You know that “larger than most” mirror the wicked queen peers into in Snow White? Well, that is about the size and appearance of the mirror which greeted me as I entered a hotel room recently. No doubt the use of numerous large mirrors in the small room was intended to create the optical illusion that guests where in much larger spaces. Unfortunately the only thing the mirrors made look “larger” was my midsection.
It was impossible to not look at yourself as you passed this enormous, gold rimmed mirror plastered against the entry wall. I averted my gaze at first, but that only drew my attention to the sink to ceiling mirror in the bathroom. To make it even worse, the hotel kindly included a movable magnifying mirror in the bath area as well. When I sat at the desk in the room to check e-mail I had two choices, stare at the screen or my own image which was reflecting back at me from the 3X4 mirror which hung above the desk. Seriously, five various mirrors total in one small room?
I have to say, after eight hours on the road to visit my daughter in South Carolina, I was not pleased with how I appeared in each of those mirrors. I kept turning on lights in the room hoping maybe it was just the way the room was lit, sigh…nope, it was me. I definitely looked like I had been on the road all day.
My hair, which is quite thin by nature, looked like it belonged to someone else. I tried a “new style” recently and, for the first time, I was getting a chance to actually get a good look at it I suppose. I have just returned from a vacation and the deep brown of my face caught me off guard. My wrinkles, which normally I don’t mind, looked more prominent than I recalled. I was also alarmed at how “puffy” I looked. I knew I had recently located some pounds I had previously lost, but the plethora of reflective devices brought it to the forefront of my thoughts. I needed to get out of the room.
The next day, as we walked past places of business which lined the old town streets, the sun’s rays struck each storefront window in such a manner as to create very reflective surfaces. It was impossible to avoid glimpses of myself as we walked from store to store. I tried to look at other things, people or cars, but this only resulted in a very embarrassing, thigh bruising encounter with a fire hydrant.
The inside of each store did nothing to provide me refuge from my reflection. Mirrors of various shape and size dotted every wall it seemed. I darted between the racks of clothing trying to NOT look. All this did was distort the images I glimpsed into a Picasso like version of myself.
Those few days in “reflection city” brought some things to my attention that I had, until that time, managed to delude myself about. While I am thankful for this recent reality check, it is striking to me given the situation I found myself in only days prior to this trip.
I had just returned from spending a week on a boat. The only mirror was on the medicine cabinet door in the boat’s bathroom. For an entire week I maybe saw myself once or twice a day, and even then it was never the entirety of my being. As I went through each day, I never wondered if my hair was in place or if my attire was complimentary to my figure. I paid no attention to my makeup, or the lack of it, once I walked away from this solitary mirror.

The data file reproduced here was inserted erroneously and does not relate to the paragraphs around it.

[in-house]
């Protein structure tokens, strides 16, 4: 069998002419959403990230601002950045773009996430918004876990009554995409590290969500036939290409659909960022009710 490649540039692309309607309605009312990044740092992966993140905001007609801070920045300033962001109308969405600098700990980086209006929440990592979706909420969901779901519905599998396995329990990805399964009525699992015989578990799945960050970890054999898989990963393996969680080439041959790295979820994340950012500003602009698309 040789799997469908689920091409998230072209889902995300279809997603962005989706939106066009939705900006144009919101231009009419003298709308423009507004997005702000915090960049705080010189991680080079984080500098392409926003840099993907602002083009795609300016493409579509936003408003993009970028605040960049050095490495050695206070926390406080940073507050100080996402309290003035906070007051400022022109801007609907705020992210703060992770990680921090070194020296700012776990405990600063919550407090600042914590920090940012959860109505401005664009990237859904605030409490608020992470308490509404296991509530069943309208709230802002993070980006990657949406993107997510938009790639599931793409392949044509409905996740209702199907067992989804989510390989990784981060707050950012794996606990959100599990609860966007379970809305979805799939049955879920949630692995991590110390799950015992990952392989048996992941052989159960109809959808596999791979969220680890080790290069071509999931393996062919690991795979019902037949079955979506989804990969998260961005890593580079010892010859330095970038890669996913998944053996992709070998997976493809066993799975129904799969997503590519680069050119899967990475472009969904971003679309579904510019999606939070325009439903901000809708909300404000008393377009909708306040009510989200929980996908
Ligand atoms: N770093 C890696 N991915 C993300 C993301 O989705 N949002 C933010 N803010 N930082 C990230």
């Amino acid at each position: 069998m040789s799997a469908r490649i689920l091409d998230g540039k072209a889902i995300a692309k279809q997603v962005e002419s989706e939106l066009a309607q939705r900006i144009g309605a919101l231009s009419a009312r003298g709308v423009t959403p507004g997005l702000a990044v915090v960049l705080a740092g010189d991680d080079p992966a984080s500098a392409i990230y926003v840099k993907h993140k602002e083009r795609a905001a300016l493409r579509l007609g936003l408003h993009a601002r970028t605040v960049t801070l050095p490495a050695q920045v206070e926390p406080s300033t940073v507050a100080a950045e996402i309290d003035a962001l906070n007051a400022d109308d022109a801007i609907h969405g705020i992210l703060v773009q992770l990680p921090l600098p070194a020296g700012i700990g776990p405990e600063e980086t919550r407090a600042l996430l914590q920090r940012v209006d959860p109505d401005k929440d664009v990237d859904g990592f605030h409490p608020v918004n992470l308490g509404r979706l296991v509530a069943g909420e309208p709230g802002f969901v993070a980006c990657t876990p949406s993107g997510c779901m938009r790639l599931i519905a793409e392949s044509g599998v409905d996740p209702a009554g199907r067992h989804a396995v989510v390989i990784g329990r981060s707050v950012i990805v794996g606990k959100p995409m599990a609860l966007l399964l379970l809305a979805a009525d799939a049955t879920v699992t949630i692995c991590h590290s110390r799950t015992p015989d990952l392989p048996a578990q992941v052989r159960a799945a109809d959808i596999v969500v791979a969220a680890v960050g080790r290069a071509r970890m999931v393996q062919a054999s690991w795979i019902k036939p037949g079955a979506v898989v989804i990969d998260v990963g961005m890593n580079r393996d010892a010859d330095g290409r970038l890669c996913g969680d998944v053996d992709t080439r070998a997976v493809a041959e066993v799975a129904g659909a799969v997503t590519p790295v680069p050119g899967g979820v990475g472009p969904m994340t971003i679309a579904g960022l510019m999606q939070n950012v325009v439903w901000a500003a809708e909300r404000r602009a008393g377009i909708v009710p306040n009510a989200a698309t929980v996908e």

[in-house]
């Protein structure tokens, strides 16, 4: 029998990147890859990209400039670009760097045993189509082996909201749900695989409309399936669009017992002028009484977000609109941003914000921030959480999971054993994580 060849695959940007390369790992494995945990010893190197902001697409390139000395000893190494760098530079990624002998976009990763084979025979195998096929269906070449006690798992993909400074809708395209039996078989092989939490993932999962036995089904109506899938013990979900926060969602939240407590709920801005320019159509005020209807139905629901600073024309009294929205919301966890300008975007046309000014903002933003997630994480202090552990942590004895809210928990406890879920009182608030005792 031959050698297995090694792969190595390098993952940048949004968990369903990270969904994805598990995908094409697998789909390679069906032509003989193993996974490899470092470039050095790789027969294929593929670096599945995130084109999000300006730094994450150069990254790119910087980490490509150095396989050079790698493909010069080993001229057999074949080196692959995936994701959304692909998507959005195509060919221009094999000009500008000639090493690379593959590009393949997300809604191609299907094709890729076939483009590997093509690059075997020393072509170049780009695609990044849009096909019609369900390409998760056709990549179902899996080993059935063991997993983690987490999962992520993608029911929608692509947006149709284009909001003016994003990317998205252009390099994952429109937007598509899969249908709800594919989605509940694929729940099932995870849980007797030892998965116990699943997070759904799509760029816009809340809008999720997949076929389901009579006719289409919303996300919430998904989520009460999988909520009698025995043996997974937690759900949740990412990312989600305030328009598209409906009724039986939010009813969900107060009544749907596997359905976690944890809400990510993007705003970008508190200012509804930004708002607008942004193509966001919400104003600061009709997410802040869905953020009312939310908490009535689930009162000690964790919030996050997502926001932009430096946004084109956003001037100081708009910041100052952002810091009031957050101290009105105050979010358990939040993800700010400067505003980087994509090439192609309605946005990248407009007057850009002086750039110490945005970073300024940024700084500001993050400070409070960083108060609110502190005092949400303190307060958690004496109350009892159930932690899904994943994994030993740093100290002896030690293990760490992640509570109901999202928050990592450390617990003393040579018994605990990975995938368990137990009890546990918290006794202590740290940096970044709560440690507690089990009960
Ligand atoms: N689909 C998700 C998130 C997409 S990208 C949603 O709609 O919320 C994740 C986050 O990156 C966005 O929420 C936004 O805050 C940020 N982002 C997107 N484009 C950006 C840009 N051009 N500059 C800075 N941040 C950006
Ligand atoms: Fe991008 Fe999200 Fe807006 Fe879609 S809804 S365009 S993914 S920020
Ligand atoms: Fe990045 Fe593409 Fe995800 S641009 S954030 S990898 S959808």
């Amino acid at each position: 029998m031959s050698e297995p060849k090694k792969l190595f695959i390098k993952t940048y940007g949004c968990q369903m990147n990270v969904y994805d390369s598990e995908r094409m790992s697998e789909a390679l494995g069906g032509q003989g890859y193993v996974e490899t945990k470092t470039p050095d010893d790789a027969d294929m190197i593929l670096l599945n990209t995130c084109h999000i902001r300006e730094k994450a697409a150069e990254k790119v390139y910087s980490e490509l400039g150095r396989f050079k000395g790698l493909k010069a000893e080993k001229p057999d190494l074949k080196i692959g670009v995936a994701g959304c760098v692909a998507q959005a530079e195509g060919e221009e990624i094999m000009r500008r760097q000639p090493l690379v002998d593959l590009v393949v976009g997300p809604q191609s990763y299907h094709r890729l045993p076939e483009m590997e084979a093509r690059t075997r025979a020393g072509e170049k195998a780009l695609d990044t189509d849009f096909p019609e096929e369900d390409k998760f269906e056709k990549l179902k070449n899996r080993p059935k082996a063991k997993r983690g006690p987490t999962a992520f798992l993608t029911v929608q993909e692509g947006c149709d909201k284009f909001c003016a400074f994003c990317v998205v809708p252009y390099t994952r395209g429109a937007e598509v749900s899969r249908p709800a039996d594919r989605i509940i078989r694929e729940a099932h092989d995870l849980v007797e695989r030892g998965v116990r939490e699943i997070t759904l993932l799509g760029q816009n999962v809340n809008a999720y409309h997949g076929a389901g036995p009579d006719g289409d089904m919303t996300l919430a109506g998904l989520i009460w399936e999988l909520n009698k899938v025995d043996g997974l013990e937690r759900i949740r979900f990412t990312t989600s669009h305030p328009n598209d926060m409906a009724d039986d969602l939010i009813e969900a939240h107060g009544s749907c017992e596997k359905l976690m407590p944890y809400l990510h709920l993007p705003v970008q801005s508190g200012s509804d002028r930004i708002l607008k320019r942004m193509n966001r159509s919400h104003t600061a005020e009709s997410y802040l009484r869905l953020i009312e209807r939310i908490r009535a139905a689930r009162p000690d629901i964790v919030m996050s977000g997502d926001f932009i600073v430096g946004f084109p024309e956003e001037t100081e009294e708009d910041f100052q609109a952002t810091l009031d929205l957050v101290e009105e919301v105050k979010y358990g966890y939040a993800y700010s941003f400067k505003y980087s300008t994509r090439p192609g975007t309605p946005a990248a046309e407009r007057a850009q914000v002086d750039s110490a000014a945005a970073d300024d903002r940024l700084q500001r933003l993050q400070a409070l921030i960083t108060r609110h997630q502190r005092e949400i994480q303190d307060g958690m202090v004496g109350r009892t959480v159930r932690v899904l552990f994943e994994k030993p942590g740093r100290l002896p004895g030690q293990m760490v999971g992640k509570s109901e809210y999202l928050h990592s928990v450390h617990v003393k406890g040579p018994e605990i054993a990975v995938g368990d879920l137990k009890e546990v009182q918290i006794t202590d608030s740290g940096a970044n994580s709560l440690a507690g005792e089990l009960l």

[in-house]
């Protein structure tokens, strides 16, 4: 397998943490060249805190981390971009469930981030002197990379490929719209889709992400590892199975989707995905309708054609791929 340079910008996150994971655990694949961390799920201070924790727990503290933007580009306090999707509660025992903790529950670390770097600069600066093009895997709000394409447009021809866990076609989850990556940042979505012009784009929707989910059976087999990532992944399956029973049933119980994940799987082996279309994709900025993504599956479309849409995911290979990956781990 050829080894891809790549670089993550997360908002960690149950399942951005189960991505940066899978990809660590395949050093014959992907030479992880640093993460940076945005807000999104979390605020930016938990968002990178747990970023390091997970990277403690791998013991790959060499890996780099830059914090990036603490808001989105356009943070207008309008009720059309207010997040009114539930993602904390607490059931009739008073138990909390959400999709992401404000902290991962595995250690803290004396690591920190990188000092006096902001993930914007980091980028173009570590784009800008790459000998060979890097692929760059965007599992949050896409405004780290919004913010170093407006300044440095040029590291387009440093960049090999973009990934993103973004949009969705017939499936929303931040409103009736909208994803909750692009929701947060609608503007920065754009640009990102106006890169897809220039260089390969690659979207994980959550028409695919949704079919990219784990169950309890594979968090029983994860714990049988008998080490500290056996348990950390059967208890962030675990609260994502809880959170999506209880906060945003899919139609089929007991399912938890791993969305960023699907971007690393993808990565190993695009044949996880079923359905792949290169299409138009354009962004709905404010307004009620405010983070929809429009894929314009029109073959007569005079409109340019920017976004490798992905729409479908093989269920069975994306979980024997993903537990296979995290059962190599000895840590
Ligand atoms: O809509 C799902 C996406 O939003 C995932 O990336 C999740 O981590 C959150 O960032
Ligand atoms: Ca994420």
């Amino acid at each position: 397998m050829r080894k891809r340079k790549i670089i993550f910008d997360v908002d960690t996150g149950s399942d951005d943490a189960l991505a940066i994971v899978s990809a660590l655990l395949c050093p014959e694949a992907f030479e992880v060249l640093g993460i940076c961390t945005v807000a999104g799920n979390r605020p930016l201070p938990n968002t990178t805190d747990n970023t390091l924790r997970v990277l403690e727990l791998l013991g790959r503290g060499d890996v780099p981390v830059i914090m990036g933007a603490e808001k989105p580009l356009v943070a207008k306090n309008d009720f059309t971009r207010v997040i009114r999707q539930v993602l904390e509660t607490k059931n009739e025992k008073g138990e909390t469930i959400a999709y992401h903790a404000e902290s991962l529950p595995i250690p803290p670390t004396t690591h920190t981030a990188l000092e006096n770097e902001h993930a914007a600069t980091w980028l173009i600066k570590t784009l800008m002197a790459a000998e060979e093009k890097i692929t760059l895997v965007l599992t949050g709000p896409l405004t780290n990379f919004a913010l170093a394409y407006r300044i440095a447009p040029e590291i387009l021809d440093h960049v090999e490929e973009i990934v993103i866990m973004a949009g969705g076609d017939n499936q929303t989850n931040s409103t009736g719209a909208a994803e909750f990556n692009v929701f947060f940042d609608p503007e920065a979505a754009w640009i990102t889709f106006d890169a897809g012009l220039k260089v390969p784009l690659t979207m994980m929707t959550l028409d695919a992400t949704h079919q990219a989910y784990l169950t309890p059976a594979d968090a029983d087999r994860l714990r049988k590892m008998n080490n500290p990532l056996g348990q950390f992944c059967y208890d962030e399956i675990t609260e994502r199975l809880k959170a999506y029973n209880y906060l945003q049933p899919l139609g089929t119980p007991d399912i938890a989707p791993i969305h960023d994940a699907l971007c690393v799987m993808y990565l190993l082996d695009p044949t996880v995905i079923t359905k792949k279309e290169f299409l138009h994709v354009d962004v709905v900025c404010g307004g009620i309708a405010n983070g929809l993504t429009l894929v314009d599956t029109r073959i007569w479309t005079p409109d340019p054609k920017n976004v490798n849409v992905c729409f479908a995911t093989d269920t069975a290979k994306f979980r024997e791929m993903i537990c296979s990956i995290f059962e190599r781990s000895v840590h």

At first it seemed liberating. I experienced a sort of carefree attitude about my appearance. This was a much easier existence than my normal need to take care of myself, but it would come at a price. You see, eventually my vacation photos would reveal the reality of it all.
I know many of you would argue that the mirror less existence would be in line with the Godly principle of humility, not caring about things of the world, appearances or what others thought…but having an accurate reflection of one’s self is key to making choices and changes. I was happy not knowing what I looked like because it absolved me from needing to make corrections…but that is not good if correction is needed.
As I drove home from South Carolina I kept thinking of all those mirrors. What if my spiritual self was placed before so many reflective surfaces? What if, at every turn or encounter in my day, I could see the true state of my spiritual walk? How often do I attend church, or a Bible study, and in that time see clearly how God is revealing the places in my life in need of His touch, or the sins that I need to confess and lay at His feet? How often does my desire to tend to these spiritual revelations fade once I am no longer in those surroundings? It is easy to forget what we look like on the inside and even easier to avoid the challenge to change once we look away.
Suddenly I am feeling the need to surround myself with the most effective spiritually reflective surface, The Word of God.
For anyone who is a hearer of the Word and not a doer, he is like a man who looks at his natural face in the mirror; and once he has looked at himself and gone away, he has immediately forgotten what kind of person he is. James 1:23-24